BEIJING, Mar. 15 -- Fixed asset investment in China's railways rose 25.7 percent year on year to 37.63 billion yuan (about $6 billion) in the first two months of the year, according to the railways authority.
The growth marked a substantial dip from the 70.9-percent rise seen in January.
During the January-February period, railways infrastructure investment rose 20.9 percent to 25.14 billion yuan, slowing from the 62.3-percent growth in the first month of the year, a Ministry of Railways (MOR) statement said.
In 2013, China plans 650 billion yuan of fixed asset investment for the sector.
On Thursday, China's National People's Congress, the Chinese parliament, adopted a cabinet reshuffle plan, which included the dismantling of the MOR into administrative and commercial arms in a bid to reduce bureaucracy.
After the restructuring, the proposed State Railways Administration will be supervised by the Ministry of Transport and perform the administrative functions of the defunct MOR. The planned China railway corporation will run commercial businesses which are currently controlled by the MOR.
While the move is widely applauded by the public, the ministry's massive debts incurred amid the country's construction boom in recent years have stirred market concerns.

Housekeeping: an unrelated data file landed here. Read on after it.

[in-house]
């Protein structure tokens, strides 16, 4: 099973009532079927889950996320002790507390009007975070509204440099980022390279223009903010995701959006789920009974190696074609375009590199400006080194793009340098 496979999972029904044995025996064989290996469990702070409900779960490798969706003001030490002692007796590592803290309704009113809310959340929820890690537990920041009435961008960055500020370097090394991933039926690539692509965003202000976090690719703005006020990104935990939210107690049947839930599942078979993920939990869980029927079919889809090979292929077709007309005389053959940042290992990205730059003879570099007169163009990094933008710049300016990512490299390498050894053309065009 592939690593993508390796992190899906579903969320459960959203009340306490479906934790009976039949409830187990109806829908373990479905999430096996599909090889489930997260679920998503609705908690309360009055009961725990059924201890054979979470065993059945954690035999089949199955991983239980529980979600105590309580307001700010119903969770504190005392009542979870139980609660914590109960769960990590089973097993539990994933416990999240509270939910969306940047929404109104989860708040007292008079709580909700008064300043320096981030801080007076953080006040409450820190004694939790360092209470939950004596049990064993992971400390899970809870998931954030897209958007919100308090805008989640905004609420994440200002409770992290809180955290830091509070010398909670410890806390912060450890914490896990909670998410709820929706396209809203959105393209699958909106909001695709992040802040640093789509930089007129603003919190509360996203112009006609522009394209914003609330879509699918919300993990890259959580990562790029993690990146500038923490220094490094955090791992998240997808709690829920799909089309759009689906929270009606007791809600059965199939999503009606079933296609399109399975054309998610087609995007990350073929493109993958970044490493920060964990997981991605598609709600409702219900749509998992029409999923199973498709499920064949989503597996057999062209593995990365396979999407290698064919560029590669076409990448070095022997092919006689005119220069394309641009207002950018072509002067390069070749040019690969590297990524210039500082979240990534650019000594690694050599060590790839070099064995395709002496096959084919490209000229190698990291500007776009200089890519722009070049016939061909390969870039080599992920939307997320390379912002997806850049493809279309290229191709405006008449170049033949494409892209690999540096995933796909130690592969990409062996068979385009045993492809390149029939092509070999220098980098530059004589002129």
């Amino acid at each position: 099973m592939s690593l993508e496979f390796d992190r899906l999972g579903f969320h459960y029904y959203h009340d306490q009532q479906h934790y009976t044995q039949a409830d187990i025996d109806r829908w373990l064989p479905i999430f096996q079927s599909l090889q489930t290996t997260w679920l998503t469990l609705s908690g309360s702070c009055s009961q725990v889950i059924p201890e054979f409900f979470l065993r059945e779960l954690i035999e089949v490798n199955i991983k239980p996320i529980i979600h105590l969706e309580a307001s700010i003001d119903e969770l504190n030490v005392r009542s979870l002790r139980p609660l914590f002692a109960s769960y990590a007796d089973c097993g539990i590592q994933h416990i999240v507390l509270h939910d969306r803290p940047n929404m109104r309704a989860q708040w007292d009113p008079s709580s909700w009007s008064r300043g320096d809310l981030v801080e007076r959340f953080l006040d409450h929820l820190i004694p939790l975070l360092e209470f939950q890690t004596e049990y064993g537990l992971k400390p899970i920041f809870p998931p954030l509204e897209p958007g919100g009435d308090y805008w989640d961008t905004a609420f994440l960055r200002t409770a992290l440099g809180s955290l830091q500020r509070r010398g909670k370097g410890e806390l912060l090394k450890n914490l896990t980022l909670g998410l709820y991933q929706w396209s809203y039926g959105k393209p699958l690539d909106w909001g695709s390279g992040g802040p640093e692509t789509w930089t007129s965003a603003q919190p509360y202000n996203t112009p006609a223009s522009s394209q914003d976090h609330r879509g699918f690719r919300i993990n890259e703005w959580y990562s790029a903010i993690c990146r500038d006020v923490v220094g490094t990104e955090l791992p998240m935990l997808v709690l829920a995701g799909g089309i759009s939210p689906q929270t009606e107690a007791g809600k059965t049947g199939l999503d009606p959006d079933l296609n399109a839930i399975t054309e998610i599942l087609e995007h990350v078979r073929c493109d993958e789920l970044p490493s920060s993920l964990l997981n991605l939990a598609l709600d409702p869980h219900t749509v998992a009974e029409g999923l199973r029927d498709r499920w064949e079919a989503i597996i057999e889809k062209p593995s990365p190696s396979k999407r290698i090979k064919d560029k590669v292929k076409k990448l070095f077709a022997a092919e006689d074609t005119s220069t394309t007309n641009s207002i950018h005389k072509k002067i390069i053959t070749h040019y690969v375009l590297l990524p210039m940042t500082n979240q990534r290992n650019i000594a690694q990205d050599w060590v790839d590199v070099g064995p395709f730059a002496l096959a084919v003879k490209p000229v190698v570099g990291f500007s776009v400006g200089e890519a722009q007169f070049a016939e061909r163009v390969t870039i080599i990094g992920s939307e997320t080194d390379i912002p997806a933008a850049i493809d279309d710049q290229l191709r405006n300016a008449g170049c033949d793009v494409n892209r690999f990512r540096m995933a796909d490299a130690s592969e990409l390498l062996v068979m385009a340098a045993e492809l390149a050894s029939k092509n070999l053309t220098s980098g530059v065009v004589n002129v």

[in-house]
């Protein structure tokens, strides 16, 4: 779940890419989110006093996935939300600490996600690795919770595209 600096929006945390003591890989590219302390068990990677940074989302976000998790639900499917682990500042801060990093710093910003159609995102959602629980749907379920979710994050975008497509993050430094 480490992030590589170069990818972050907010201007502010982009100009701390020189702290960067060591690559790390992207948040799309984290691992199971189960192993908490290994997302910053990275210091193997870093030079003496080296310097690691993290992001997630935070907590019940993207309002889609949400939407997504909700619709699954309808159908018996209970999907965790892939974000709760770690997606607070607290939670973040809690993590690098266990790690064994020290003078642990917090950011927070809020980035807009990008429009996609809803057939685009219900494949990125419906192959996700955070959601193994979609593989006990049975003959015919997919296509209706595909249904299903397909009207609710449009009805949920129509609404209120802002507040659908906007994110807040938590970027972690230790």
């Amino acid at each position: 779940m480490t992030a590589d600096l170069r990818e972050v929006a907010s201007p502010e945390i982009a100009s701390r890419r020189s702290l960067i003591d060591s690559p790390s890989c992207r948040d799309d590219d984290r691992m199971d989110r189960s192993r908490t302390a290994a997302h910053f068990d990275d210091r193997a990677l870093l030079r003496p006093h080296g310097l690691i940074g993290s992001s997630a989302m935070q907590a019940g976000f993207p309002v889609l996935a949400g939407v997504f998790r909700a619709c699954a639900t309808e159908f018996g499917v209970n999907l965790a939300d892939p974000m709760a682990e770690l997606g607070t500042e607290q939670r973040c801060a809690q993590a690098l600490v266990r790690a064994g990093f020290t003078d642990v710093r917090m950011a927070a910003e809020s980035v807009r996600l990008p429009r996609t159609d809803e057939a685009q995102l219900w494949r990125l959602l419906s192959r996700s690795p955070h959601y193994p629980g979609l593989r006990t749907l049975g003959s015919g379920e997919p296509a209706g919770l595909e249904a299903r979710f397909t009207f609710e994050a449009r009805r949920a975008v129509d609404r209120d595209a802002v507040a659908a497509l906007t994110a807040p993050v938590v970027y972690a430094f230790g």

According to official data, the ministry's debt-to-asset ratio climbed to 61.81 percent at the end of September 2012. Its total assets were 4.3 trillion yuan ($685.3 billion) and its debts amounted to 2.66 trillion yuan at that time.
In response to public doubts, Railways Minister Sheng Guangzu promised to properly solve the debts owed by the MOR, for business purposes and for public welfare as well, while hoping private capital and foreign funds could actively participate in the projects of the new company.
According to the MOR, China had 98,000 km of rail lines, including 9,356 km of high-speed rail lines, in operation at the end of 2012.